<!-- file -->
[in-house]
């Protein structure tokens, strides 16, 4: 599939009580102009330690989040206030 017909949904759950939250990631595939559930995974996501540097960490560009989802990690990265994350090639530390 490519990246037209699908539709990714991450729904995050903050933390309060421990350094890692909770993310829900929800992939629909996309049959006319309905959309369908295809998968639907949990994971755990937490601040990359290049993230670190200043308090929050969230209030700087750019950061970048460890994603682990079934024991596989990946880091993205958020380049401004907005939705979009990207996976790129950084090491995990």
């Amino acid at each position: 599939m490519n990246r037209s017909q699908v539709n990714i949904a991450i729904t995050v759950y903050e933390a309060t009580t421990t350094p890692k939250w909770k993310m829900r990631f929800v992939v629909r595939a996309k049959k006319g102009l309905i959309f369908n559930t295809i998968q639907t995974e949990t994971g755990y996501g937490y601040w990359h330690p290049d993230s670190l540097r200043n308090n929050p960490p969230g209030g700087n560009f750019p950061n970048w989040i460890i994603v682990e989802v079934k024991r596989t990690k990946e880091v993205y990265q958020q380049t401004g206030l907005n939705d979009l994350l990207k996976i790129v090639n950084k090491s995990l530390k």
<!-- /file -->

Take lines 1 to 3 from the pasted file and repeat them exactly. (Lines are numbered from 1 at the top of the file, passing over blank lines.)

[in-house]
């Protein structure tokens, strides 16, 4: 599939009580102009330690989040206030 017909949904759950939250990631595939559930995974996501540097960490560009989802990690990265994350090639530390 490519990246037209699908539709990714991450729904995050903050933390309060421990350094890692909770993310829900929800992939629909996309049959006319309905959309369908295809998968639907949990994971755990937490601040990359290049993230670190200043308090929050969230209030700087750019950061970048460890994603682990079934024991596989990946880091993205958020380049401004907005939705979009990207996976790129950084090491995990």
């Amino acid at each position: 599939m490519n990246r037209s017909q699908v539709n990714i949904a991450i729904t995050v759950y903050e933390a309060t009580t421990t350094p890692k939250w909770k993310m829900r990631f929800v992939v629909r595939a996309k049959k006319g102009l309905i959309f369908n559930t295809i998968q639907t995974e949990t994971g755990y996501g937490y601040w990359h330690p290049d993230s670190l540097r200043n308090n929050p960490p969230g209030g700087n560009f750019p950061n970048w989040i460890i994603v682990e989802v079934k024991r596989t990690k990946e880091v993205y990265q958020q380049t401004g206030l907005n939705d979009l994350l990207k996976i790129v090639n950084k090491s995990l530390k």